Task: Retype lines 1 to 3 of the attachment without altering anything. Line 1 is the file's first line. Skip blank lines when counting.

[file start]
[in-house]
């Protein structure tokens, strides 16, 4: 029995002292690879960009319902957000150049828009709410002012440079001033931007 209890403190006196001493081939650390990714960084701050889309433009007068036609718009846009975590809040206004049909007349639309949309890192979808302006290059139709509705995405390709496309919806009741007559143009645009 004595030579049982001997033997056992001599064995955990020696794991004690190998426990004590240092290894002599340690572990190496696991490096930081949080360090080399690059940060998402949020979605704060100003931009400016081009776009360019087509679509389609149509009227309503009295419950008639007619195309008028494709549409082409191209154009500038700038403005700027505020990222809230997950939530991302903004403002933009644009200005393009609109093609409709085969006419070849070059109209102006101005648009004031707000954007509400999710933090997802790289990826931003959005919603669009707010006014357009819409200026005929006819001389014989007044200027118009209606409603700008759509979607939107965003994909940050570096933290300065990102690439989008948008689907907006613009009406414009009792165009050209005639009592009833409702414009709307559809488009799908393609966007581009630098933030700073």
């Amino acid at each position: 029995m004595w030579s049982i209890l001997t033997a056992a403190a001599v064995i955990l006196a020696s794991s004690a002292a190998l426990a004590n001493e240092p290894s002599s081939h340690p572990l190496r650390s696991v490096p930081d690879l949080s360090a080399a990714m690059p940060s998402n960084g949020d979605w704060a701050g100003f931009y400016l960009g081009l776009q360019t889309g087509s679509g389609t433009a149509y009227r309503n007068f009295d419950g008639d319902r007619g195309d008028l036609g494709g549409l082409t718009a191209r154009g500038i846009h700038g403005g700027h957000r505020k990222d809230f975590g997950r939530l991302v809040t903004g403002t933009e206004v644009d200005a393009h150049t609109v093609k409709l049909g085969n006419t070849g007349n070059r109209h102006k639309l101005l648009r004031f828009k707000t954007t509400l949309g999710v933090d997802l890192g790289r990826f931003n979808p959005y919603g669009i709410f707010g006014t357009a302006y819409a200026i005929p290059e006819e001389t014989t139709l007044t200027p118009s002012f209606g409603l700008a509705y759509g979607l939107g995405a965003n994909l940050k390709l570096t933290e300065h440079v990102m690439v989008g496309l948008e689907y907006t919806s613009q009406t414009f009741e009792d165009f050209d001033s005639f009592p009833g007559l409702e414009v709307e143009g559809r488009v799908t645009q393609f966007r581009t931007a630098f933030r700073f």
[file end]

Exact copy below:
[in-house]
């Protein structure tokens, strides 16, 4: 029995002292690879960009319902957000150049828009709410002012440079001033931007 209890403190006196001493081939650390990714960084701050889309433009007068036609718009846009975590809040206004049909007349639309949309890192979808302006290059139709509705995405390709496309919806009741007559143009645009 004595030579049982001997033997056992001599064995955990020696794991004690190998426990004590240092290894002599340690572990190496696991490096930081949080360090080399690059940060998402949020979605704060100003931009400016081009776009360019087509679509389609149509009227309503009295419950008639007619195309008028494709549409082409191209154009500038700038403005700027505020990222809230997950939530991302903004403002933009644009200005393009609109093609409709085969006419070849070059109209102006101005648009004031707000954007509400999710933090997802790289990826931003959005919603669009707010006014357009819409200026005929006819001389014989007044200027118009209606409603700008759509979607939107965003994909940050570096933290300065990102690439989008948008689907907006613009009406414009009792165009050209005639009592009833409702414009709307559809488009799908393609966007581009630098933030700073």
């Amino acid at each position: 029995m004595w030579s049982i209890l001997t033997a056992a403190a001599v064995i955990l006196a020696s794991s004690a002292a190998l426990a004590n001493e240092p290894s002599s081939h340690p572990l190496r650390s696991v490096p930081d690879l949080s360090a080399a990714m690059p940060s998402n960084g949020d979605w704060a701050g100003f931009y400016l960009g081009l776009q360019t889309g087509s679509g389609t433009a149509y009227r309503n007068f009295d419950g008639d319902r007619g195309d008028l036609g494709g549409l082409t718009a191209r154009g500038i846009h700038g403005g700027h957000r505020k990222d809230f975590g997950r939530l991302v809040t903004g403002t933009e206004v644009d200005a393009h150049t609109v093609k409709l049909g085969n006419t070849g007349n070059r109209h102006k639309l101005l648009r004031f828009k707000t954007t509400l949309g999710v933090d997802l890192g790289r990826f931003n979808p959005y919603g669009i709410f707010g006014t357009a302006y819409a200026i005929p290059e006819e001389t014989t139709l007044t200027p118009s002012f209606g409603l700008a509705y759509g979607l939107g995405a965003n994909l940050k390709l570096t933290e300065h440079v990102m690439v989008g496309l948008e689907y907006t919806s613009q009406t414009f009741e009792d165009f050209d001033s005639f009592p009833g007559l409702e414009v709307e143009g559809r488009v799908t645009q393609f966007r581009t931007a630098f933030r700073f």